To Adapt or not?

Omolola Olamide
4 min readDec 18, 2022


Photo by Brett Jordan on Unsplash

I recently moved countries (again… eye-roll), and I must confess the process of moving countries is, to say the least, interesting. Interesting here does not connote good or bad. That depends on what you make of it. Now, I can’t entirely agree with people saying traveling is the ultimate life experience, and neither am I convinced by people that say staying in one location forever is the best way to live. Each side has pros and cons, depending on what you make of it. However, relocating remains an interesting experience.

Over the years, as I relocated multiple times, I have realized that moving to a new country places you in a new, different context, no matter how similar the people from the country you are leaving and the new country seem. This experience becomes enhanced when the people are very different. Once you relocate, you have a decision to make. The decision is fundamental to how you would enjoy your time in the new country. Many people do not consciously make this decision and happen to go with the flow. Well, they still make the decision unconsciously, though. So whether conscious or unconscious, that decision has to be made, and you will make it.

The decision is apparent from the title of this piece.

How will I integrate into my new environment? Shall I adapt to the culture, people (and more), or not?

With every new relocation, you have to interact with the environment, i.e., the people, the culture of the people, the worldview of the people, the written and unwritten norms of interpersonal interaction, and more.

Now, that seems like a lot. And you can respond by choosing the path to ignore it. Oh, I pity you if you follow this path. Your stay in the new country will be difficult based on this path. Implicitly, you are saying the new environment does not warrant your attention. You will pay for that. You will have more difficulty than you imagined and lose opportunities for growth and success (in everything, i.e., business, relationships, career, and more). An example of people that follow this path are people that do not attempt to learn the local language of their host country nor build relationships with the locals.

Sometimes, choosing the path of ignoring the cultural context might (note the “might”) be a good option depending on the length of your stay in the new country and the purpose of your move. Expatriates who move around might ignore the local culture and stay within the expatriate bubble.

On the other hand, you can dive so deep into the culture that you lose your original culture, value system, and worldview. Maybe even your identity and what makes you unique. The loss of your identity, culture, worldview, and value system makes this path suboptimal. Although your choice is way better than ignoring the culture, you have chosen a path with short-term gain and long-term loss. You can only connect with one group of people. So, what choice do I have?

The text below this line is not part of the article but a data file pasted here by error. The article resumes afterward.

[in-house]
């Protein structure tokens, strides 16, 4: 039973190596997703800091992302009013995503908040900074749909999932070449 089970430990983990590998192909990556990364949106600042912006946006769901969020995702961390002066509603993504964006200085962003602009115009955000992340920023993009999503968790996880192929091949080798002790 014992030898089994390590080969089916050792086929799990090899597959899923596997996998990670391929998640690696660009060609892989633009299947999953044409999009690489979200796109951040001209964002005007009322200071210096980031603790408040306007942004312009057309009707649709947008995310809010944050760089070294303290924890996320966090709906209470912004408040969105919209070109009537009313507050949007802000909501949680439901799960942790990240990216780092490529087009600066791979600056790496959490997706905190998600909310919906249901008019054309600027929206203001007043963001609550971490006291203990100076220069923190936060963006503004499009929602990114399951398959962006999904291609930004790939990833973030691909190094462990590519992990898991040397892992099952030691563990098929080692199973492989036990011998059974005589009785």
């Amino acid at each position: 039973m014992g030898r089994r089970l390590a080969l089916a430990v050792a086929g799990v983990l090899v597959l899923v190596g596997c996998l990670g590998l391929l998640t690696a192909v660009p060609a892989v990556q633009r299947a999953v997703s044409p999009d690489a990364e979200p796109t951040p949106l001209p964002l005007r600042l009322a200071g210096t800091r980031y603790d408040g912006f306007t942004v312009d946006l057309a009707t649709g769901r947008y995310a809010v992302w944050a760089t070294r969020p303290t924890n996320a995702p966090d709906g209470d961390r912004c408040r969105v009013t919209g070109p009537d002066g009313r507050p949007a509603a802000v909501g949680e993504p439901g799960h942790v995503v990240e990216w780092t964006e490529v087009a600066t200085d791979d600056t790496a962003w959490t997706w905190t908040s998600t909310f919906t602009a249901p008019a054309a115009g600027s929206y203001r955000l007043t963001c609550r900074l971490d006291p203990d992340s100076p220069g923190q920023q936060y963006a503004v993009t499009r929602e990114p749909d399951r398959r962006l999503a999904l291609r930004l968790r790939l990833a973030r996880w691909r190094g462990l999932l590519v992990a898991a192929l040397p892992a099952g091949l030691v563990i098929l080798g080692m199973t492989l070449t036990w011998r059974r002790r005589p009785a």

Well, there’s a middle road. Learn the new culture, and respect it but do not lose yourself. In other words, adapt.

According to Cambridge English Dictionary, to adapt means “to change your ideas or behavior to make them suitable for a new situation.”

This choice would involve learning about the people, their worldviews, and how they interact, adopting some of them, and modifying your views in specific ways to accommodate the new ideas. However, there is a point where you draw the line. You draw the line at the point where their worldview directly contradicts your core values. You cannot become them, but you can learn from them.

For example, I moved from a punctual, time-respecting culture to a culture that does not respect time or appointments. Do I choose to become like them? No, I decided to understand their context while enforcing the good values of punctuality in my relationships.

Over time, people will begin to respect you for your choice; some might even change when dealing with you. You also make accommodations for the culture without being too rigid. This way, people will note the effort you are making without compromising. It will cost you some friends, though… just saying.

Adapting is often tricky because it also involves challenging some of your beliefs and being willing to learn/change certain aspects. No one likes changing or challenging emotionally held beliefs. However, if you can do this, you grow so much that doors begin to open to you. For example, a European prostrating (a traditional means of greeting in my tribe) to an older man will earn more honor and greater access within my tribe than one who stands aloof.

Even evolution involves adaptation. Species unable to adapt to new conditions eventually die out

Finally, note that this dilemma does not only exist during relocation. No, no, no. It exists in every change of situation, e.g., switching jobs, moving neighborhoods, etc. Since these changes are life-impacting ones, it is best to make a conscious choice on whether to adapt. Any choice you make has its costs and associated consequences. Some consequences are better, but the price might be higher initially.




Omolola Olamide

Christian | Systems Engineer | Entrepreneur | Writer (I write to glorify God!)